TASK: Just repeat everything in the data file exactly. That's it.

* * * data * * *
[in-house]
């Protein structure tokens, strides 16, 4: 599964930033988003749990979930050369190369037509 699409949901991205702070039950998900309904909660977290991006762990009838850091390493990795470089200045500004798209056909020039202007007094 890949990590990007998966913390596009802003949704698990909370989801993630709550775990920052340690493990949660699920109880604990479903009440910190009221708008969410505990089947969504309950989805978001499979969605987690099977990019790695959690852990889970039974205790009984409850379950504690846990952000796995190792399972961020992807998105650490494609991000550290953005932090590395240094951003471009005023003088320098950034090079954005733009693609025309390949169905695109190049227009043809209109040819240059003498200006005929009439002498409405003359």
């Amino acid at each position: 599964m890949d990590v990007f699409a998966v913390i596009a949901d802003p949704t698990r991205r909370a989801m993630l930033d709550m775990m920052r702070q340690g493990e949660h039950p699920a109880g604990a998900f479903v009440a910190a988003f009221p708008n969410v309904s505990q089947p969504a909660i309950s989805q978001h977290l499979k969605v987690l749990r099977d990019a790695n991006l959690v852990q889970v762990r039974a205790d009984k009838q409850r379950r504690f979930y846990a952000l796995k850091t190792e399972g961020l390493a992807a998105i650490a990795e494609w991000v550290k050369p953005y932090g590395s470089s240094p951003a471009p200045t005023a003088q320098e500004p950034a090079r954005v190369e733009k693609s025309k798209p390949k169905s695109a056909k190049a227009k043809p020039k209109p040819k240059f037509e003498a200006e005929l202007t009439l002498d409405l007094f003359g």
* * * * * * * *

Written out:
[in-house]
């Protein structure tokens, strides 16, 4: 599964930033988003749990979930050369190369037509 699409949901991205702070039950998900309904909660977290991006762990009838850091390493990795470089200045500004798209056909020039202007007094 890949990590990007998966913390596009802003949704698990909370989801993630709550775990920052340690493990949660699920109880604990479903009440910190009221708008969410505990089947969504309950989805978001499979969605987690099977990019790695959690852990889970039974205790009984409850379950504690846990952000796995190792399972961020992807998105650490494609991000550290953005932090590395240094951003471009005023003088320098950034090079954005733009693609025309390949169905695109190049227009043809209109040819240059003498200006005929009439002498409405003359």
């Amino acid at each position: 599964m890949d990590v990007f699409a998966v913390i596009a949901d802003p949704t698990r991205r909370a989801m993630l930033d709550m775990m920052r702070q340690g493990e949660h039950p699920a109880g604990a998900f479903v009440a910190a988003f009221p708008n969410v309904s505990q089947p969504a909660i309950s989805q978001h977290l499979k969605v987690l749990r099977d990019a790695n991006l959690v852990q889970v762990r039974a205790d009984k009838q409850r379950r504690f979930y846990a952000l796995k850091t190792e399972g961020l390493a992807a998105i650490a990795e494609w991000v550290k050369p953005y932090g590395s470089s240094p951003a471009p200045t005023a003088q320098e500004p950034a090079r954005v190369e733009k693609s025309k798209p390949k169905s695109a056909k190049a227009k043809p020039k209109p040819k240059f037509e003498a200006e005929l202007t009439l002498d409405l007094f003359g």